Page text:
Autumn Budget set for 27 October
The Chancellor has confirmed that government spending plans will be outlined at the Spending Review on 27 October alongside a second Budget
This will be the second Budget of the year, following the March Budget which happened in mid-March, the week before the country went into lockdown due to covid-19.
The three-year review will set government departments’ resource and capital budgets for 2022-23 to 2024-25 and the devolved administrations’ block grants for the same period.
Mean core departmental spending will grow in real terms at nearly 4% per year on average over this parliament, the Treasury confirmed. By 2024-25 that means that core departmental spending will be £140bn more per year in cash terms than at the start of the parliament.
Part of the Spending Review will focus on plans to level up across the UK to increase and spread opportunity; ways to improve outcomes UK-wide where they lag and working closely with local leaders; and strengthen the private sector where it is weak. There will also be more detail about the government’s ambitions to lead the transition to net zero across the country.
Chancellor Rishi Sunak said: ‘At the Spending Review later this year, I will set out how we will continue to invest in public services and drive growth while keeping the public finances on a sustainable path.’
Core day-to-day departmental spending will follow the path set out at spring Budget 2021, with the addition of the net revenue raised by the new Health and Social Care Levy and the increase to dividend tax rates. The government will make available around an additional £12bn per year for health and social care on average over the next three years.
In total, day-to-day spending will increase to £440bn by 2024-25, increasing by nearly £100bn a year in cash terms over the parliament.
The spending increase is part of a broader plan to return public finances to a sustainable footing over the medium-term after the pandemic. The Treasury added that the ‘spending plans and focused tax changes to fund the Health and Social Care levy, alongside the measures taken at the last Budget, show that we are determined to get our fiscal position back on track, so that we can continue to fund excellent public services in the future’.
Departments have been asked to identify at least 5% savings and efficiencies from their day-to-day budgets as part of these plans.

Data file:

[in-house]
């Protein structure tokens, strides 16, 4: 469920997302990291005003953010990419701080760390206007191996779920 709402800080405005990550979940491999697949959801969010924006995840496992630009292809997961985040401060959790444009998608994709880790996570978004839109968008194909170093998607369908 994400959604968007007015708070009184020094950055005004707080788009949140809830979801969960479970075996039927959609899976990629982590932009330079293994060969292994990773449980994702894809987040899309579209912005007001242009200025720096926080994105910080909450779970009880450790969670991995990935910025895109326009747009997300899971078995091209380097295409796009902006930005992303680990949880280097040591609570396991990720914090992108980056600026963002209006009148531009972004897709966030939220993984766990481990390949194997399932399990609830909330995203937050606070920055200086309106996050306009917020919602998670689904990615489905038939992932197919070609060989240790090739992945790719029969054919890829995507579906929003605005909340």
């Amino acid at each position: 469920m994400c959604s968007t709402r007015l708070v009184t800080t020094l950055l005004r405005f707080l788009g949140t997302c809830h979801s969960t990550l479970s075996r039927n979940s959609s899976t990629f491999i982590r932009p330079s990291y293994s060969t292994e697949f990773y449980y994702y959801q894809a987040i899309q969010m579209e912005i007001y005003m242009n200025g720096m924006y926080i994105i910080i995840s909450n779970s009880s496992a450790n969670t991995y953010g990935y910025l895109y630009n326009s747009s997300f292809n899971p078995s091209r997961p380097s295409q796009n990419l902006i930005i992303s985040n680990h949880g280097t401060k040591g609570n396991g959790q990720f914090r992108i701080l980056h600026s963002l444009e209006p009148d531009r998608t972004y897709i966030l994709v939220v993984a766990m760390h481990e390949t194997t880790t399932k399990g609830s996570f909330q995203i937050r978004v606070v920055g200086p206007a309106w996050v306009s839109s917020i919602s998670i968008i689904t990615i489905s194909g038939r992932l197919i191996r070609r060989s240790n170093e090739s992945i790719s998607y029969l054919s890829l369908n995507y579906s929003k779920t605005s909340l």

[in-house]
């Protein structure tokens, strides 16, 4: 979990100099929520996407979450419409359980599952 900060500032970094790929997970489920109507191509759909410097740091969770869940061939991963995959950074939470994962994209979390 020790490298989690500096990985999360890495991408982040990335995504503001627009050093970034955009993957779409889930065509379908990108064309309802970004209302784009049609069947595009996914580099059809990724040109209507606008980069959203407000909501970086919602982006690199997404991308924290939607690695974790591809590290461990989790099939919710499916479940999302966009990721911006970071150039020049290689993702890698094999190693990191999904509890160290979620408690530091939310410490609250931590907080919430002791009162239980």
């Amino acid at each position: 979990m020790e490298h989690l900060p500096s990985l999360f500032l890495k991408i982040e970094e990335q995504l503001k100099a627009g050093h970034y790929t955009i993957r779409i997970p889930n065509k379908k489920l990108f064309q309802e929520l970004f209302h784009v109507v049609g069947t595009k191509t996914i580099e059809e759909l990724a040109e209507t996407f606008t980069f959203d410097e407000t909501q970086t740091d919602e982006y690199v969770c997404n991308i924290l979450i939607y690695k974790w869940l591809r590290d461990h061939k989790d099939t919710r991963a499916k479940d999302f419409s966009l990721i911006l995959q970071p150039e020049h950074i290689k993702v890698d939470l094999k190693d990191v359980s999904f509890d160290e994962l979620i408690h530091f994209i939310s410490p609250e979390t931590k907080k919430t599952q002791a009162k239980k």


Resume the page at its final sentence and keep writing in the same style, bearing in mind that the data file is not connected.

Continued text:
- Published in Budget 2021
Sunak set out Budget to protect businesses
Chancellor Rishi Sunak set out a Budget to protect businesses through the pandemic, fix the public finances and begin building the future economy.
The Chancellor once again pledged to do ‘whatever it takes’ during the COVID-19 pandemic and confirmed that the furlough scheme would be extended until September 2021 to support jobs through the crisis.
Mr Sunak also confirmed that the Self-Employment Income Support Scheme (SEISS) has also been extended, with two further grants this year. Claimable by the self-employed, including the newly self-employed from 6 April 2019, provided they have filed their 2019/20 tax return for by midnight on 2 March 2021,
The stamp duty nil rate band on residential properties in England up to £500,000 will continue until the end of June. It will taper to £250,000 until the end of September, and then return to the usual level of £125,000 from 1 October 2021.
To support businesses as they re-open following lockdown, £5 billion will be made available in restart grants. Non-essential retail businesses re-opening first will be eligible for up to £6,000 but the leisure and hospitality sectors, which have been worse affected and will re-open later, will be eligible for up to £18,000.
However, the rate of corporation tax will increase to 25% in April 2023 for companies with profits over £250,000, whilst retaining a Small Profits Rate of 19% for companies with profits of £50,000 or less.
The Chancellor also introduced a super-deduction for companies investing in qualifying new plant and machinery. Under this measure a company will be allowed to claim 130% on most new plant and machinery investments that ordinarily qualify for 18% main rate writing down allowances.
He also confirmed the location of the eight Freeports in England. Freeports are special economic zones with favourable tariffs and lower taxes to make it easier and cheaper to do business.
Internet link: GOV.UK speeches
- Published in Budget 2021